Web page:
‘I’m Being Haunted By Richard Dawson’

Words: Ben Myers

Can a song be haunted? Actually haunted by the presence of voices rising up from the past? I believe so. And can a listener be haunted by a piece of music too? I don’t mean merely finding something “hauntingly beautiful”, but a song that is capable of nocturnal visitations or encroaching upon the environment of the listener and changing their perception of their surroundings. Of somehow getting inside of you, and evoking voices of demons that squirm there.

I don’t believe in ghosts as spectral physical entities but rather consider them to be the residue of unfinished business or perhaps the sub-conscious’s way of dredging up memories held in our muscles, bones and very DNA, as real as instinct or intuition. Ghosts may have been hijacked by horror film directors and autumnal merchandiser sellers – their white, wailing forms most likely born out drunken wandering folk’s encounters with owls – but really they are reminders of things buried deep within our genetic history evoked through anything from landscape and buildings to scents or tastes – and sounds. Definitely sounds.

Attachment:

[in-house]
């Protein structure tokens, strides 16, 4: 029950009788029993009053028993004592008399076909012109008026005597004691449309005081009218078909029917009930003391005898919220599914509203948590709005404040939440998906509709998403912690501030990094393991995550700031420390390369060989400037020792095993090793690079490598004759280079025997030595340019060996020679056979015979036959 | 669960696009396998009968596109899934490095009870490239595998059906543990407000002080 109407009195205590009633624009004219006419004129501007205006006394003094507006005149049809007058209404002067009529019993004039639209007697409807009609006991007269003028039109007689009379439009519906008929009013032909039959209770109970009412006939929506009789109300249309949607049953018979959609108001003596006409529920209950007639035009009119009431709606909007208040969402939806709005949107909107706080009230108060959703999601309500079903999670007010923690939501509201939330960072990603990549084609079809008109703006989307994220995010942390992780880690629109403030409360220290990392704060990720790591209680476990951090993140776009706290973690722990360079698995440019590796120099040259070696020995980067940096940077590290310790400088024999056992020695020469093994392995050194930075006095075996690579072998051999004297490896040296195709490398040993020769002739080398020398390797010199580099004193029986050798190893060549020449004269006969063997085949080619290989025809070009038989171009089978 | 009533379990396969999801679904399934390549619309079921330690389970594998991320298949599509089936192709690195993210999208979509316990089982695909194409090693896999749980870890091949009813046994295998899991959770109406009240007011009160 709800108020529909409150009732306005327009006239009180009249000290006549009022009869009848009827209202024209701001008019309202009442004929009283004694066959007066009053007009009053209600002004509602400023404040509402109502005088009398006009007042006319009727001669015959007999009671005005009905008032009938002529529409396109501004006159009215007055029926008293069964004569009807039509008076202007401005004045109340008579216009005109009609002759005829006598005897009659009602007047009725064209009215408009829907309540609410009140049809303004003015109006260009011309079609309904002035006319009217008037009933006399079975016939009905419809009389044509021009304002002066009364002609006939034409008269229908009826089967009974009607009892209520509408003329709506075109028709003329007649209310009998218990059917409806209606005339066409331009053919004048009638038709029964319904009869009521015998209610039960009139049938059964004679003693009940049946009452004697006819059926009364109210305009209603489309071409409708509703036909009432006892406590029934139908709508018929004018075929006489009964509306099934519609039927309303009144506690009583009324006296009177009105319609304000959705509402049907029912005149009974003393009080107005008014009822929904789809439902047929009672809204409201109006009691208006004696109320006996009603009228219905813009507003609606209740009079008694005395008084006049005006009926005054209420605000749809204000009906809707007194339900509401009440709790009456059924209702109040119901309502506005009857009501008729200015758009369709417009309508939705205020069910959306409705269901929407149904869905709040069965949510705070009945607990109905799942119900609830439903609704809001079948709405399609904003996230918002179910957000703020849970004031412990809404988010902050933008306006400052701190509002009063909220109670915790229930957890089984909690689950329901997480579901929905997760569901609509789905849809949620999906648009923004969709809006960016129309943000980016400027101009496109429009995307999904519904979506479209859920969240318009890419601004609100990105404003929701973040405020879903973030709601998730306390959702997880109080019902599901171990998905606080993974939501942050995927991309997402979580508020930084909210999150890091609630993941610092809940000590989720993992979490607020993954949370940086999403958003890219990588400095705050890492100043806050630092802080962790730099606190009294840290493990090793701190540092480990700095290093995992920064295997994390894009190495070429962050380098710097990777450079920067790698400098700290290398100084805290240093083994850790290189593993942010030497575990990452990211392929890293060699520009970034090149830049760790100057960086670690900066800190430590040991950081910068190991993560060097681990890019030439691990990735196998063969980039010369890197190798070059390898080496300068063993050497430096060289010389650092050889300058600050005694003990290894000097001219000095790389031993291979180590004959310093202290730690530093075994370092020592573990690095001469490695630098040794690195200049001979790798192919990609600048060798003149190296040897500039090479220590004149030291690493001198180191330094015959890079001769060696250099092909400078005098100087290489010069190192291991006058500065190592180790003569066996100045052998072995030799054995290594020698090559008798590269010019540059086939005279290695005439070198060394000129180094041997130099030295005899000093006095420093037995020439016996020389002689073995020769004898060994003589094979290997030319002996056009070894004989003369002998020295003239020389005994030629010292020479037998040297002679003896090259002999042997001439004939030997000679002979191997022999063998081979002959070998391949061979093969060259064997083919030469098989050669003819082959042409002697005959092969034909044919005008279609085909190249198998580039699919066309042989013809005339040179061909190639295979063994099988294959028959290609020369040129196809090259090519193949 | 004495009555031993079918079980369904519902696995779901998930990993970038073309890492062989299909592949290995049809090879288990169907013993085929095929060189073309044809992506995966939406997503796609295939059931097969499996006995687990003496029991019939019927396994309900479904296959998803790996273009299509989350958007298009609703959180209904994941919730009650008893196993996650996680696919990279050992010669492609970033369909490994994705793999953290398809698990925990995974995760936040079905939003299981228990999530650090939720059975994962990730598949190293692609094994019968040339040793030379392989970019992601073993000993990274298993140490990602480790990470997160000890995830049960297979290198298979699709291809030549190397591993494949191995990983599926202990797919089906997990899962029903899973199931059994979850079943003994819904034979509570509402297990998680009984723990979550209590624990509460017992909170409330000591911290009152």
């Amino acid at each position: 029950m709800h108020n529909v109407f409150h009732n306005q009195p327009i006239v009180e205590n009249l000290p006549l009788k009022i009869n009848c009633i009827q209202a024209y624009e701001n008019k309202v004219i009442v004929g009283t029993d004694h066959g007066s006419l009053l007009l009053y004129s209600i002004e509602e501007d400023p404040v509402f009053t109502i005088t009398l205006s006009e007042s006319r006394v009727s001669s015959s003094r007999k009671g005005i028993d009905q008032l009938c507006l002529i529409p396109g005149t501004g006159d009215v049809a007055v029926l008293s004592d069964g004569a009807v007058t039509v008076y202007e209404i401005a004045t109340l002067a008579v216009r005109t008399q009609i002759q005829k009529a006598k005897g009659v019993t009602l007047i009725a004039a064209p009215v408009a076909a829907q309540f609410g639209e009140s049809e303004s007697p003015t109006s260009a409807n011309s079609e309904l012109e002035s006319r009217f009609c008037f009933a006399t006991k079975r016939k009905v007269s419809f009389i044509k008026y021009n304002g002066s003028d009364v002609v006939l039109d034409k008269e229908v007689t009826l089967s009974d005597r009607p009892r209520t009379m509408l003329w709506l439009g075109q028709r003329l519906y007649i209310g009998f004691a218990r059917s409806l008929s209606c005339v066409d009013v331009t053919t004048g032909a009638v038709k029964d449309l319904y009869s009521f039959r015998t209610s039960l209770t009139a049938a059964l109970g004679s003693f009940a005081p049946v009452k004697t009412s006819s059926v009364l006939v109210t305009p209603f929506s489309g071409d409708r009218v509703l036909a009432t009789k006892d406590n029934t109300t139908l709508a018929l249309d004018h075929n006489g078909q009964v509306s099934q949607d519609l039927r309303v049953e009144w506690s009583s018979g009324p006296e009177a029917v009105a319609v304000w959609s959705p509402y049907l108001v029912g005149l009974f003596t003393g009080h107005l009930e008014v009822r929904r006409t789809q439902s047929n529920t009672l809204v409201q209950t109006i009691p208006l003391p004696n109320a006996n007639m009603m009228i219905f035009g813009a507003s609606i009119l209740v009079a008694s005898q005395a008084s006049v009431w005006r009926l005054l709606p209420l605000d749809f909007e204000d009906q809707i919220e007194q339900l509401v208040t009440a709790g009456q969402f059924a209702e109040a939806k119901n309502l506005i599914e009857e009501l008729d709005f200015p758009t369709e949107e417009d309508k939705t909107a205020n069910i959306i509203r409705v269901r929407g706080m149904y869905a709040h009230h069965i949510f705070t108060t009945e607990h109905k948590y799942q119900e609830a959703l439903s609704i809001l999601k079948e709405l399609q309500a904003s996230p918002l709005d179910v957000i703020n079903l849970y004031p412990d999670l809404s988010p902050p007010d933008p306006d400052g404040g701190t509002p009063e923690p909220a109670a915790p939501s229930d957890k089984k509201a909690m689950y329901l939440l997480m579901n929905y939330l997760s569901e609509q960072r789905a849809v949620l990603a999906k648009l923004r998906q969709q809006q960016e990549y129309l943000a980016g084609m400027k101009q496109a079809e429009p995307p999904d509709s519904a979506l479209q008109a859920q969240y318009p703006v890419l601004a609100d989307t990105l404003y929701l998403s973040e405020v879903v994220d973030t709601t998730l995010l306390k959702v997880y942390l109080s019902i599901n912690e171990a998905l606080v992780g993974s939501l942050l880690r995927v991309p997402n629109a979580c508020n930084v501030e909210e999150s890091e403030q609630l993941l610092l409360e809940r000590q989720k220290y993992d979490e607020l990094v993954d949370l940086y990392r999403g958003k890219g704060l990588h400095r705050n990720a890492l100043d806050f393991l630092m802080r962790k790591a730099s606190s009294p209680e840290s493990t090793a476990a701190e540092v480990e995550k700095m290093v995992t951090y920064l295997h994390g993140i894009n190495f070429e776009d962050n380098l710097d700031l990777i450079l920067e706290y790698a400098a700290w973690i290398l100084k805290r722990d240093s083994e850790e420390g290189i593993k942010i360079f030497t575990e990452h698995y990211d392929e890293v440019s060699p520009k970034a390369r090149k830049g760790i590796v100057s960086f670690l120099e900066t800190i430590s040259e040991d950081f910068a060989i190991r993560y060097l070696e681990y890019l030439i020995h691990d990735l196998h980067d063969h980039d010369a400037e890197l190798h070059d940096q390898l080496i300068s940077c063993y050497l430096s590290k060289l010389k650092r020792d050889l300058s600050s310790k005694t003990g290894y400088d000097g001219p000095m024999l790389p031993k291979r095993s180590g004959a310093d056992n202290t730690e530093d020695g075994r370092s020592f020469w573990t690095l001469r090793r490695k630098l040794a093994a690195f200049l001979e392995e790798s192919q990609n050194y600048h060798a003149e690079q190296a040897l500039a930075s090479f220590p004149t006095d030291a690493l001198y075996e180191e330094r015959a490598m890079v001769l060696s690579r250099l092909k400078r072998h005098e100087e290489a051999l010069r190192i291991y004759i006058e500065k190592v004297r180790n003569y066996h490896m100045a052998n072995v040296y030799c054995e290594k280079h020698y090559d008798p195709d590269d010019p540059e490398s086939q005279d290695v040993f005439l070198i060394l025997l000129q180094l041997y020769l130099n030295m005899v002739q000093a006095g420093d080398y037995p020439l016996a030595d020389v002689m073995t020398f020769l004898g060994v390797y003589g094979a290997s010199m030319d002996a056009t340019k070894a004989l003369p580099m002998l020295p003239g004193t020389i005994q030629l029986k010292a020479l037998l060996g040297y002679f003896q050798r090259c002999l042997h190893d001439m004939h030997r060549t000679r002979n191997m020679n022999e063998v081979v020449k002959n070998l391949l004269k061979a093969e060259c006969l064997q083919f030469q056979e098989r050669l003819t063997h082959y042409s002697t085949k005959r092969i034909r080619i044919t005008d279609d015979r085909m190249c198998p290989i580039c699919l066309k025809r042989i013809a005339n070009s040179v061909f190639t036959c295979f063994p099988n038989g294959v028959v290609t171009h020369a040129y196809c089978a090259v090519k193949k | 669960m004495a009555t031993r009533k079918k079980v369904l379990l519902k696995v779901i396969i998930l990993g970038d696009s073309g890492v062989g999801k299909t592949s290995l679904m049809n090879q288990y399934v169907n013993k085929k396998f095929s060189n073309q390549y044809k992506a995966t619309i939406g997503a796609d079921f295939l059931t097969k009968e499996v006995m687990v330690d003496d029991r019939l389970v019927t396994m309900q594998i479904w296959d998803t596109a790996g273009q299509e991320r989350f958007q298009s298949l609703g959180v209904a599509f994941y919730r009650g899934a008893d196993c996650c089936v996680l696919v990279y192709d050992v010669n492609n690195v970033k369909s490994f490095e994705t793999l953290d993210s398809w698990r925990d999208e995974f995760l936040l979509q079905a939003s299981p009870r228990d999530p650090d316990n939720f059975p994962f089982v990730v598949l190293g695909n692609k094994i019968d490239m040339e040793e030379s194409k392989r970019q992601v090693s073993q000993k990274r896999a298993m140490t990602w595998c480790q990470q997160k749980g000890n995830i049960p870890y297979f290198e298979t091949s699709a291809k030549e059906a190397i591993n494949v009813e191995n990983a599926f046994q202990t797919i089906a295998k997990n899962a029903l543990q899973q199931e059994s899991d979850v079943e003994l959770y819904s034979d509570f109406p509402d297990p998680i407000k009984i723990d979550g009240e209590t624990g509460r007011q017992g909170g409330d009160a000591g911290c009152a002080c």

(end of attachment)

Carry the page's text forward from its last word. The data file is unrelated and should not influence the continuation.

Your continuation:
Released just over a year ago, Richard Dawson’s ‘The Vile Stuff’ is a sound that is haunted by the spirits that are unleashed within it during the lyrical tale of a school trip to a Northumbrian castle, and is also capable of haunting the listener with its drones, tonal shifts, key changes and dramatic peaks and troughs. It is Homeric in scope, and as much a novel, play or epic poem as it simply a contemporary folk song.

Similarly moved in unexpected ways, John Doran of The Quietus offered a fantastic reading of ‘The Vile Stuff’, in which Dawson himself describes it as “like a cross between Dante’s Inferno – which I’m reading slowly at the moment – and a Hieronymus Bosch painting but with the characters drawn by Matt Groening.” This cartoonish element to which he refers comes in Dawson’s lyrics: “My neighbour Andrew lost two fingers to a Staffie-cross / Whilst jogging over Cow Hill with a Peperami in his bum-bag” is a Benny Hill-ish comedic couplet that’s had me chuckling through the darkest moments of 2015, while another scratched at the inside of my cranium for hours, days, weeks at a time: “I haven’t had a wink of sleep and now the sun is in my porridge / I’m starting a BTEC in engineering at Tynemouth college.” Imagine that occupying your every waking moment. Your every waking moment….

Read on here…

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